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The owner of some circus fairground attractions buys a midget to try and improve his luck. The move is a success and the small lad starts to help run the expanding shows. Problems start when he falls for a more normal size young Hungarian singer who then joins the circus. Written by
Jeremy Perkins <email@example.com>
I enjoyed `The Woman for Joe' - ignore the bland & slightly misleading title
I found it sincere and unpretentious. The Technicolour (surprising in a
small-scale British film of the Fifties) makes its carnival setting attractive to look at though I wondered at the inclusion of acts like lion-taming and trapeze which would be more at home in a circus. By the way if, like me you've heard of a Flea Circus but wonder what is involved there is some enlightenment here. The incidental pleasures of the Cinema are many.
Several of these actors found later success on television with lead George Baker starring as Inspector Wexford in a series of TV-movies. I personally find Baker totally charisma-free. He shares a prominent beauty spot with Robert de Niro but the resemblance ends there.
Miriam Karlin went on to appear in a popular sitcom `The Rag Trade', David Kossoff was a storyteller of note on British television and Arthur Lowe from `Dad's Army' makes a brief appearance here.
But the most attractive character in `The Woman for Joe' is George, played by Jimmy Karoubi, the little person referred to as `the midge' who shows intelligence, dignity and great humanity in the face of much humiliation. Joe initially literally buys him from a fellow impresario and later pays for the services of a woman of George's stature as a birthday present! Needless to say George indignantly refuses.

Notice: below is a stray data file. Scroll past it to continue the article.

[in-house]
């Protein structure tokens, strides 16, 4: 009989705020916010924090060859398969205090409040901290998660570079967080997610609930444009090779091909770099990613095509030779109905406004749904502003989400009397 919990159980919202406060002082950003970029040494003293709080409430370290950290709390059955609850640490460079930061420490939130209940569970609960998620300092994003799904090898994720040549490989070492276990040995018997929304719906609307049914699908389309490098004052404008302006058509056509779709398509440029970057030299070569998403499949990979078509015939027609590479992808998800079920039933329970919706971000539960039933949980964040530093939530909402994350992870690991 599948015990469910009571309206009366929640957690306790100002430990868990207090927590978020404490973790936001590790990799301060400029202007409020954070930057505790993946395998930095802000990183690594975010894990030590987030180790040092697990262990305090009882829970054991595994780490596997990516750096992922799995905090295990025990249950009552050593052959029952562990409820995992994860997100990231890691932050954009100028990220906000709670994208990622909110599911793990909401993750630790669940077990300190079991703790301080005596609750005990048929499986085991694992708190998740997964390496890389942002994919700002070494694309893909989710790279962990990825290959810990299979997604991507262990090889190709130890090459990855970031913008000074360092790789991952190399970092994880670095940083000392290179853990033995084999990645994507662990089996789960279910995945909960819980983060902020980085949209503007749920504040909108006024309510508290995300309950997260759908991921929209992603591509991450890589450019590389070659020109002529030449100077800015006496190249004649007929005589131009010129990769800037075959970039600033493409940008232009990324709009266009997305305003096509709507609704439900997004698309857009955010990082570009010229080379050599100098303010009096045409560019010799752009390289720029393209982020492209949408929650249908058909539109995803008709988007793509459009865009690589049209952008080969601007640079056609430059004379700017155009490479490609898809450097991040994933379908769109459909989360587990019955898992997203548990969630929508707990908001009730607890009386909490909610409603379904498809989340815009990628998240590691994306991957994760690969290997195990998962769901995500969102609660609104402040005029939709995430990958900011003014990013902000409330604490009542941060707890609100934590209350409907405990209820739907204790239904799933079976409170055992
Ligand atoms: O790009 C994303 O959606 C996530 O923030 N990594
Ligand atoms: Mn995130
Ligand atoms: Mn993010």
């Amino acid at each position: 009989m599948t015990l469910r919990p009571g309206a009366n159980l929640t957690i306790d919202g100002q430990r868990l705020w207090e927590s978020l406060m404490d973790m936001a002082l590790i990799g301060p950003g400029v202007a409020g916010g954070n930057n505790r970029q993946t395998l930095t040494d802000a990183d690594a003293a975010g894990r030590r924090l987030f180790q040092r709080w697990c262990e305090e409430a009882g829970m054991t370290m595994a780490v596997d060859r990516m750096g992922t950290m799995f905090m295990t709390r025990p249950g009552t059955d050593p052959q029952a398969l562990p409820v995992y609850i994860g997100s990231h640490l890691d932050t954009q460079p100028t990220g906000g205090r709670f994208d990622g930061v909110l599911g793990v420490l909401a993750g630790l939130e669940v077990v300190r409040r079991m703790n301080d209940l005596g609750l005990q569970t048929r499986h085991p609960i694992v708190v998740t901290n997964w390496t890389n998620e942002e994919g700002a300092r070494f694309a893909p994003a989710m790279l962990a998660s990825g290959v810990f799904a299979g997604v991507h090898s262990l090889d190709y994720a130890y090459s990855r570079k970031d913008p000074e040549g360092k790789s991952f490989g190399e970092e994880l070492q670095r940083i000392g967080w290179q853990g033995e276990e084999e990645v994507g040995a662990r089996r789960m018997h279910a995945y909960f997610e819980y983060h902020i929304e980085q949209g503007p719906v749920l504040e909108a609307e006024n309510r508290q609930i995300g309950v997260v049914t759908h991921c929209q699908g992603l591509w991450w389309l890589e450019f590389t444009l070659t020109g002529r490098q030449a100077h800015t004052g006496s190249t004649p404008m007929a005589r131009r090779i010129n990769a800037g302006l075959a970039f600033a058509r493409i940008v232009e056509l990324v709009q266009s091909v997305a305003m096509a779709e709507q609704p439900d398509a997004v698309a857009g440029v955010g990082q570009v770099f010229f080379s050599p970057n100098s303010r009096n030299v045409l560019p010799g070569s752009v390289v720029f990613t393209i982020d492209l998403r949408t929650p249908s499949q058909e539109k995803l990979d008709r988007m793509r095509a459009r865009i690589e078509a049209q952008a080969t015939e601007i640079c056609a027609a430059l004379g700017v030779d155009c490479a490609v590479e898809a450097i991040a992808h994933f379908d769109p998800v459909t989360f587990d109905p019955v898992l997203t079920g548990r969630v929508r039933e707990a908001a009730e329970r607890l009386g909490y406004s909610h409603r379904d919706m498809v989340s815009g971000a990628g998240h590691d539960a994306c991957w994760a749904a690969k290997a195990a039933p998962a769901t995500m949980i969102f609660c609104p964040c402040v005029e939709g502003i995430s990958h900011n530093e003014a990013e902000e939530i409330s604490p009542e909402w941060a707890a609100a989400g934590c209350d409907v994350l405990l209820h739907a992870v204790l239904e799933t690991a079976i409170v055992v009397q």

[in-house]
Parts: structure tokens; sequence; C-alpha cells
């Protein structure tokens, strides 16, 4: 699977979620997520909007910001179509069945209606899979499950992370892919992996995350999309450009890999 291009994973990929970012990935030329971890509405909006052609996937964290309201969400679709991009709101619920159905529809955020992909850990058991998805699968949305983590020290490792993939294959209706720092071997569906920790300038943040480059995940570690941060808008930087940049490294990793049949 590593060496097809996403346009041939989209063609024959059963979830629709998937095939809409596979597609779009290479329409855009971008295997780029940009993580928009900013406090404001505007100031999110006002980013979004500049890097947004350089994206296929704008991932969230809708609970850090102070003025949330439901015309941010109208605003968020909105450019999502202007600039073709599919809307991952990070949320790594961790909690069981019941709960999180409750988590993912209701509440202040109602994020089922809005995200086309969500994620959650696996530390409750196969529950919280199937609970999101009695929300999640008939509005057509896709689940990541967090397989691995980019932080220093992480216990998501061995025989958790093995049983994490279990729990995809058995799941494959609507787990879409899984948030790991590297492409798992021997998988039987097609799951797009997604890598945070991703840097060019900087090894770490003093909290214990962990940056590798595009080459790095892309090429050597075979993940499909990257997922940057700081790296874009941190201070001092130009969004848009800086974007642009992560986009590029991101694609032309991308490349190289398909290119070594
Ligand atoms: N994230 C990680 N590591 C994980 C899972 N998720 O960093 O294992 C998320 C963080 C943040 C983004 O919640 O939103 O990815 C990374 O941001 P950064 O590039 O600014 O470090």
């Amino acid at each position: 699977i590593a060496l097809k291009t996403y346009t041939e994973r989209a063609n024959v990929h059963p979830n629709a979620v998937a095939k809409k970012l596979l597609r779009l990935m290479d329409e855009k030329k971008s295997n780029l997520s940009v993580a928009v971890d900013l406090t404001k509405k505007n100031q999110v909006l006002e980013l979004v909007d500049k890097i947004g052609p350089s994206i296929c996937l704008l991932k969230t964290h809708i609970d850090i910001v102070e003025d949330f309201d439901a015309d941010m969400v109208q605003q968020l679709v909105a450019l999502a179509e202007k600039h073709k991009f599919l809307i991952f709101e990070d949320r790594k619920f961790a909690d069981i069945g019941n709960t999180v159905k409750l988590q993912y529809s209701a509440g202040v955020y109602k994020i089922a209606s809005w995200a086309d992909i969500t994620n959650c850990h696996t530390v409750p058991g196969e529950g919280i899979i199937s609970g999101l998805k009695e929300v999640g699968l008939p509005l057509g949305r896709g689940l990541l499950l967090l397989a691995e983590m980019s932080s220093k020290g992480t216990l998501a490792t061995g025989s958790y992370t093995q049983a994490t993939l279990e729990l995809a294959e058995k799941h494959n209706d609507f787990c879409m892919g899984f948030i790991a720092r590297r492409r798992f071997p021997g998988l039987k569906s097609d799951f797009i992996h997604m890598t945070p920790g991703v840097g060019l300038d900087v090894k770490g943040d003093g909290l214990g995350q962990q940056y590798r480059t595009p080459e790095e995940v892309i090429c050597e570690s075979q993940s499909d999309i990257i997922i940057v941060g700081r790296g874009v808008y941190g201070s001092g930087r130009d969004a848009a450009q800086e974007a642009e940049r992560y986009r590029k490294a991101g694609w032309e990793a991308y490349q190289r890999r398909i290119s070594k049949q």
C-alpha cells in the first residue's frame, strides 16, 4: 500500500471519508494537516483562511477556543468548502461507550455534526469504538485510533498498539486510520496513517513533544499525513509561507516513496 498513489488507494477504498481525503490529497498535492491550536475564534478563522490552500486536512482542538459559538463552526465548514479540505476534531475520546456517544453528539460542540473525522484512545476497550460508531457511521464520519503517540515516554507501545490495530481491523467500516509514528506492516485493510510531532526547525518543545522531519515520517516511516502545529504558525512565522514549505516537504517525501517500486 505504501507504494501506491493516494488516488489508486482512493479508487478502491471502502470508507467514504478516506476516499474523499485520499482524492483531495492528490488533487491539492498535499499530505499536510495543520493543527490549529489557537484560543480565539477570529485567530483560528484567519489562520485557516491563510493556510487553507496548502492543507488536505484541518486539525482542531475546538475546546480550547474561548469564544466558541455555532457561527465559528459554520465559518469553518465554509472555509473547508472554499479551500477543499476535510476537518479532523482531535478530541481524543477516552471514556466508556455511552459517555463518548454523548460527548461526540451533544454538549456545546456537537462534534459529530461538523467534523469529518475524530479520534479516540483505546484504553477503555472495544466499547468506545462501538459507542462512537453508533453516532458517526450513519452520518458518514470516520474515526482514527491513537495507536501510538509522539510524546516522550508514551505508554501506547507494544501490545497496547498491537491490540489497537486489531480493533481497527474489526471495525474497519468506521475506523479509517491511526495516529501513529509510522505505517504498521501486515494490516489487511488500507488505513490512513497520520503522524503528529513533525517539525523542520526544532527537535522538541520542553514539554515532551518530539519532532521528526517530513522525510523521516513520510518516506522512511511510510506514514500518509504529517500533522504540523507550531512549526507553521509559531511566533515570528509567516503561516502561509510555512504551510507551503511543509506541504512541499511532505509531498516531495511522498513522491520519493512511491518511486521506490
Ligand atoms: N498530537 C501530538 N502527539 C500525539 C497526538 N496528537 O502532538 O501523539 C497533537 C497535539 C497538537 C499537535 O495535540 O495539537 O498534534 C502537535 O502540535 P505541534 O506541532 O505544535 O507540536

The story turns out to be that old chestnut the eternal triangle with Baker's character Joe who owns the fairground and George, the little person whom he employs, both in love with attractive Diane Cilento. Though in the cinematic convention of the time not so much as a kiss passes between them and there's no hint of any thing untoward off-screen. Despite this and the fact that Diane appears more than half an hour into the running time of `The Woman for Joe' the ending is touching, the tragedy inevitable.
Don't be put off by the fact that neither Maltin's or Halliwell's movie guides mention `A Woman for Joe', they both contain many lesser films.
13 of 14 people found this review helpful.
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